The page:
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visualization + design
If you are interested in color, explore my other color tools, Brewer palettes resources, color blindness palettes and math and an exhausting list of 10,000 color names for all those times you couldn't distinguish between tan hide, sea buckthorn, orange peel, west side, sunshade, california and pizzaz.

Designing for Color blindness

Color choices and transformations for deuteranopia and other afflictions

Here, I help you understand color blindness and describe a process by which you can make good color choices when designing for accessibility.

The opposite of color blindness is seeing all the colors and I can help you find 1,000 (or more) maximally distinct colors.

You can also delve into the mathematics behind the color blindness simulations and learn about copunctal points (the invisible color!) and lines of confusion.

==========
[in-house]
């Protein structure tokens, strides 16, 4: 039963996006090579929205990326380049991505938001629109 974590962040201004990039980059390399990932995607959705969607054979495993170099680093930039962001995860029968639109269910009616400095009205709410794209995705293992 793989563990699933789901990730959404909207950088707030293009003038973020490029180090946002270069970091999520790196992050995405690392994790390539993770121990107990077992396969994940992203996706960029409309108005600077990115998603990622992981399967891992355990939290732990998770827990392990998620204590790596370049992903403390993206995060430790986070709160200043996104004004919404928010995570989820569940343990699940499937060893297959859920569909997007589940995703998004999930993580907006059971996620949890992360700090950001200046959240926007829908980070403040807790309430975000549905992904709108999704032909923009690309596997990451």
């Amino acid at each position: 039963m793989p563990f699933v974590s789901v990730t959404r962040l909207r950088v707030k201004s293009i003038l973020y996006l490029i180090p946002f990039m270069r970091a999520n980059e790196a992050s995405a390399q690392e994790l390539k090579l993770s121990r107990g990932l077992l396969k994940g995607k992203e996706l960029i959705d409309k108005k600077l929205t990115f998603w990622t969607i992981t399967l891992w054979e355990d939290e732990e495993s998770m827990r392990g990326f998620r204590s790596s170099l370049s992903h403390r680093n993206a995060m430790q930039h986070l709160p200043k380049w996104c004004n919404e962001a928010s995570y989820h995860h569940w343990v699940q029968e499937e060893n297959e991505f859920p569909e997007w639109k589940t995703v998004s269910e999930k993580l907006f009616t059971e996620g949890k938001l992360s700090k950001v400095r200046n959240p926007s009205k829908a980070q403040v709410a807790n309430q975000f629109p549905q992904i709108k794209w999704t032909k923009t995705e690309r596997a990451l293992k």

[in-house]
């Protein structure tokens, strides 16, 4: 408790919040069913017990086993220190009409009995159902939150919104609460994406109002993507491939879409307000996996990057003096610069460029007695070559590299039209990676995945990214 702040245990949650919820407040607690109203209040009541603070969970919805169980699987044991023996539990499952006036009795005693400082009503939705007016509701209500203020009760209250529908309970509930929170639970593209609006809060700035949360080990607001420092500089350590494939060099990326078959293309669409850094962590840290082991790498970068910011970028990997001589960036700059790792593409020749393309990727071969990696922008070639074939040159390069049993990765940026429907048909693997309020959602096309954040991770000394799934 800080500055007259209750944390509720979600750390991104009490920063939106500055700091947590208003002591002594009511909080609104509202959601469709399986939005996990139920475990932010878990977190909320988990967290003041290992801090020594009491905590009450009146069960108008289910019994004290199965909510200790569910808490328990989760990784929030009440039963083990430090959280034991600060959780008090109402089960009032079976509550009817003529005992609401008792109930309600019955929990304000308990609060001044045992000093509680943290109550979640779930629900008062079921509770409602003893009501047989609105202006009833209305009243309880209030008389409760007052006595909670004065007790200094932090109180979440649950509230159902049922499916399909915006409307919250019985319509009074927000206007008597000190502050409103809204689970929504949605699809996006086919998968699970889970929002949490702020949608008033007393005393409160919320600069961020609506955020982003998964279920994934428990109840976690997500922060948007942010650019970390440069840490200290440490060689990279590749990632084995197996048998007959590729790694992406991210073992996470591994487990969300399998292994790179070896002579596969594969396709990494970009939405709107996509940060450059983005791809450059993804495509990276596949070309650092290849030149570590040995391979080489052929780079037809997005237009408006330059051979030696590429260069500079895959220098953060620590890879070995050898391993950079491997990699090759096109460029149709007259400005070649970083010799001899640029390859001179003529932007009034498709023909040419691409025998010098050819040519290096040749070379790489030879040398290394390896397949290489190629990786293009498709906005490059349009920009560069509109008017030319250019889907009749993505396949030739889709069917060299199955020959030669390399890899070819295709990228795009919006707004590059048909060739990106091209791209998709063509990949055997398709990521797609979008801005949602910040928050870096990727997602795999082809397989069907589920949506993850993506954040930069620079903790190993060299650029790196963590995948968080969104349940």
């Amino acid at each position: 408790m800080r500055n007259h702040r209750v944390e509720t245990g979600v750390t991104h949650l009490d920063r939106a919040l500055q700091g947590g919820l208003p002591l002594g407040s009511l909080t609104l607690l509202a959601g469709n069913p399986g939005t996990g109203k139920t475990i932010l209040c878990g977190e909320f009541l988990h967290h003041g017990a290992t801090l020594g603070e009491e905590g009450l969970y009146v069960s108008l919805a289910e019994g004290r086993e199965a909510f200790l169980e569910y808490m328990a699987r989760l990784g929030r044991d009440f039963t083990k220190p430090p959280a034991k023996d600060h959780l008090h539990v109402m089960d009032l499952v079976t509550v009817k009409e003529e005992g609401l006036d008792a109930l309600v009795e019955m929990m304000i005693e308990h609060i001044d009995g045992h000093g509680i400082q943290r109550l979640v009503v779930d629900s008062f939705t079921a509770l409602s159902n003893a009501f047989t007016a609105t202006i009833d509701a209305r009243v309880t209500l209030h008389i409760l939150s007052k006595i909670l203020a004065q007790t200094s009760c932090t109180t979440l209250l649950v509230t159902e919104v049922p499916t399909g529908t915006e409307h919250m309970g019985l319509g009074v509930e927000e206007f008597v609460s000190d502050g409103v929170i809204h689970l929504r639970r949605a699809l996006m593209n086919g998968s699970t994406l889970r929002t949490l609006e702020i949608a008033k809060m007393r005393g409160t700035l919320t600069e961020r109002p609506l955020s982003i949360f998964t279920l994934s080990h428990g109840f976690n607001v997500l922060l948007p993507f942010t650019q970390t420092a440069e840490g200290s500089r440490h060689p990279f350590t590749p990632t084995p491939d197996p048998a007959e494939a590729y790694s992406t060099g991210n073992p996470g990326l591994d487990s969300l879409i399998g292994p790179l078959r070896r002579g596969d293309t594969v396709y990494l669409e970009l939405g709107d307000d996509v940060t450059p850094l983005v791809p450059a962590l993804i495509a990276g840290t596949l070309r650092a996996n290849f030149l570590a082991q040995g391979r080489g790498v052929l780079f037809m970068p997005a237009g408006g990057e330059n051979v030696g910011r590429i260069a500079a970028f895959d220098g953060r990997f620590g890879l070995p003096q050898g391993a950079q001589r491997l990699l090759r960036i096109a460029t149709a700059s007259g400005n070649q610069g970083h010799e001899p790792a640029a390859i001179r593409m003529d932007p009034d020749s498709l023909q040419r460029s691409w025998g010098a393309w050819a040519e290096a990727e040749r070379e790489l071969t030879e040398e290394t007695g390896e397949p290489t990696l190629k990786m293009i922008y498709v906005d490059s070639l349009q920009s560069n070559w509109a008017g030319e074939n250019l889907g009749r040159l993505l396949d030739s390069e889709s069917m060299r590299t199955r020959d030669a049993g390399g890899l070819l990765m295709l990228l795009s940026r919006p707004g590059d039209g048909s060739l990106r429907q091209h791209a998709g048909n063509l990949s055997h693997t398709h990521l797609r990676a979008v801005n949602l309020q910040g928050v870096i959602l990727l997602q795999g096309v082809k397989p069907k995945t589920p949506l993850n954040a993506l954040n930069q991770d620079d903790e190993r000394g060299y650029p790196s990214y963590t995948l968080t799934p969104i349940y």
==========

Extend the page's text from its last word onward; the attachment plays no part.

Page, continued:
Color blindness resources

1 · Color palettes for color blindness

Palettes designed for deuteranopia color blindness.

8-color

12-color

15-color

24-color

All resources in PDF format.

2 · Mathematics of color transformation

Color Blindness Simulator: Built-in ColorSchemes to the test by George Varnavides.

Viénot, Brettel & Mollon (1999) Digital Video Colourmaps for Checking the Legibility of Displays by Dichromats Color Research and Application 24:243–252.

Brettel, Viénot & Mollon (1997) Computerized simulation of color appearance for dichromats. Journal of the Optical Society of America A14:2647&ndash2655.

Color blindness simulation research by Jim Schmitz.

3 · Software

Color Oracle

ColorBlindness Processing library by Jim Schmitz.

4 · Notions and miscellanea

How a dog sees a rainbow, and 12 other images that explain how we see color by Ana Swanson.

CC library swatches by Jessica Brassard (3 Feb 2019).